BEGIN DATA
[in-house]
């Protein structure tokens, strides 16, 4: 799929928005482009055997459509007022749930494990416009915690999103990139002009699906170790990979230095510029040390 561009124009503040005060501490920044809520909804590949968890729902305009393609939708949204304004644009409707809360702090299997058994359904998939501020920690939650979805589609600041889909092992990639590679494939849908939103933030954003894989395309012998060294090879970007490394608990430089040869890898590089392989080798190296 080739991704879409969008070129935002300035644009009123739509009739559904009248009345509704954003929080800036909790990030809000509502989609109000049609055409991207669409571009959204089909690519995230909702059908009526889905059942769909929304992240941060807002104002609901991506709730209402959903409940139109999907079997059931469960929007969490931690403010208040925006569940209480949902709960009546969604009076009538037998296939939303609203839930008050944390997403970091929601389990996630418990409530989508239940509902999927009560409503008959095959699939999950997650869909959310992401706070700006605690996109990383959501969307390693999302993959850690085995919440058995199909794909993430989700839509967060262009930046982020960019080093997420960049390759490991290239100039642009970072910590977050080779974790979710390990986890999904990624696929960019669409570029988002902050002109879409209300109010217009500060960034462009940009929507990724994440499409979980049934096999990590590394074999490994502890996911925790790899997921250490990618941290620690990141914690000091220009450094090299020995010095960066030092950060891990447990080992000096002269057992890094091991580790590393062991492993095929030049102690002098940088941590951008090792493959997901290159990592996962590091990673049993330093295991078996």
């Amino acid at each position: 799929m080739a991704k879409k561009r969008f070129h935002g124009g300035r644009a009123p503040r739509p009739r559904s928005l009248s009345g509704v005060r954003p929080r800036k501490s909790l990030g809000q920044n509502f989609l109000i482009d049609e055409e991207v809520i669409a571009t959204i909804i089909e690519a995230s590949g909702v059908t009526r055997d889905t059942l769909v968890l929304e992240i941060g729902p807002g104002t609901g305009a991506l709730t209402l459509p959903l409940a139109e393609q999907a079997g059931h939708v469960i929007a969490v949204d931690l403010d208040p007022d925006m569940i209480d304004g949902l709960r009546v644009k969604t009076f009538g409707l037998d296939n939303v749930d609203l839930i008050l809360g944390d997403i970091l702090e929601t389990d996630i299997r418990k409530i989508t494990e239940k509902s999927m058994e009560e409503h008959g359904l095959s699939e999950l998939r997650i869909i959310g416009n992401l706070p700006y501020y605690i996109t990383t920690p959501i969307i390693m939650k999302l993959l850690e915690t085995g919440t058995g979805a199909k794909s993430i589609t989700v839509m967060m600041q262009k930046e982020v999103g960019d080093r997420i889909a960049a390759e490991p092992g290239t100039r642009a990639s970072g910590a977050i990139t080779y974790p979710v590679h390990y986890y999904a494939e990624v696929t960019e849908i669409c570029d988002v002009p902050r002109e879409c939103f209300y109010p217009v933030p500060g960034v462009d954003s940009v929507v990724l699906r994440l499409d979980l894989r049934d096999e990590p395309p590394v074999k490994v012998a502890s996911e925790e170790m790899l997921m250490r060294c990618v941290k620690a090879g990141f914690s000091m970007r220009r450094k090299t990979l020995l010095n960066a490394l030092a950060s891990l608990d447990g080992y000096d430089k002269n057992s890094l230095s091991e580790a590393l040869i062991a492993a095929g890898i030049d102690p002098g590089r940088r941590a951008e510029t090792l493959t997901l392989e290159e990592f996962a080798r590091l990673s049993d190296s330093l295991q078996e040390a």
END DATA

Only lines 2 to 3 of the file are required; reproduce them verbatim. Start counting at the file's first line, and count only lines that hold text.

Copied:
């Protein structure tokens, strides 16, 4: 799929928005482009055997459509007022749930494990416009915690999103990139002009699906170790990979230095510029040390 561009124009503040005060501490920044809520909804590949968890729902305009393609939708949204304004644009409707809360702090299997058994359904998939501020920690939650979805589609600041889909092992990639590679494939849908939103933030954003894989395309012998060294090879970007490394608990430089040869890898590089392989080798190296 080739991704879409969008070129935002300035644009009123739509009739559904009248009345509704954003929080800036909790990030809000509502989609109000049609055409991207669409571009959204089909690519995230909702059908009526889905059942769909929304992240941060807002104002609901991506709730209402959903409940139109999907079997059931469960929007969490931690403010208040925006569940209480949902709960009546969604009076009538037998296939939303609203839930008050944390997403970091929601389990996630418990409530989508239940509902999927009560409503008959095959699939999950997650869909959310992401706070700006605690996109990383959501969307390693999302993959850690085995919440058995199909794909993430989700839509967060262009930046982020960019080093997420960049390759490991290239100039642009970072910590977050080779974790979710390990986890999904990624696929960019669409570029988002902050002109879409209300109010217009500060960034462009940009929507990724994440499409979980049934096999990590590394074999490994502890996911925790790899997921250490990618941290620690990141914690000091220009450094090299020995010095960066030092950060891990447990080992000096002269057992890094091991580790590393062991492993095929030049102690002098940088941590951008090792493959997901290159990592996962590091990673049993330093295991078996």
């Amino acid at each position: 799929m080739a991704k879409k561009r969008f070129h935002g124009g300035r644009a009123p503040r739509p009739r559904s928005l009248s009345g509704v005060r954003p929080r800036k501490s909790l990030g809000q920044n509502f989609l109000i482009d049609e055409e991207v809520i669409a571009t959204i909804i089909e690519a995230s590949g909702v059908t009526r055997d889905t059942l769909v968890l929304e992240i941060g729902p807002g104002t609901g305009a991506l709730t209402l459509p959903l409940a139109e393609q999907a079997g059931h939708v469960i929007a969490v949204d931690l403010d208040p007022d925006m569940i209480d304004g949902l709960r009546v644009k969604t009076f009538g409707l037998d296939n939303v749930d609203l839930i008050l809360g944390d997403i970091l702090e929601t389990d996630i299997r418990k409530i989508t494990e239940k509902s999927m058994e009560e409503h008959g359904l095959s699939e999950l998939r997650i869909i959310g416009n992401l706070p700006y501020y605690i996109t990383t920690p959501i969307i390693m939650k999302l993959l850690e915690t085995g919440t058995g979805a199909k794909s993430i589609t989700v839509m967060m600041q262009k930046e982020v999103g960019d080093r997420i889909a960049a390759e490991p092992g290239t100039r642009a990639s970072g910590a977050i990139t080779y974790p979710v590679h390990y986890y999904a494939e990624v696929t960019e849908i669409c570029d988002v002009p902050r002109e879409c939103f209300y109010p217009v933030p500060g960034v462009d954003s940009v929507v990724l699906r994440l499409d979980l894989r049934d096999e990590p395309p590394v074999k490994v012998a502890s996911e925790e170790m790899l997921m250490r060294c990618v941290k620690a090879g990141f914690s000091m970007r220009r450094k090299t990979l020995l010095n960066a490394l030092a950060s891990l608990d447990g080992y000096d430089k002269n057992s890094l230095s091991e580790a590393l040869i062991a492993a095929g890898i030049d102690p002098g590089r940088r941590a951008e510029t090792l493959t997901l392989e290159e990592f996962a080798r590091l990673s049993d190296s330093l295991q078996e040390a």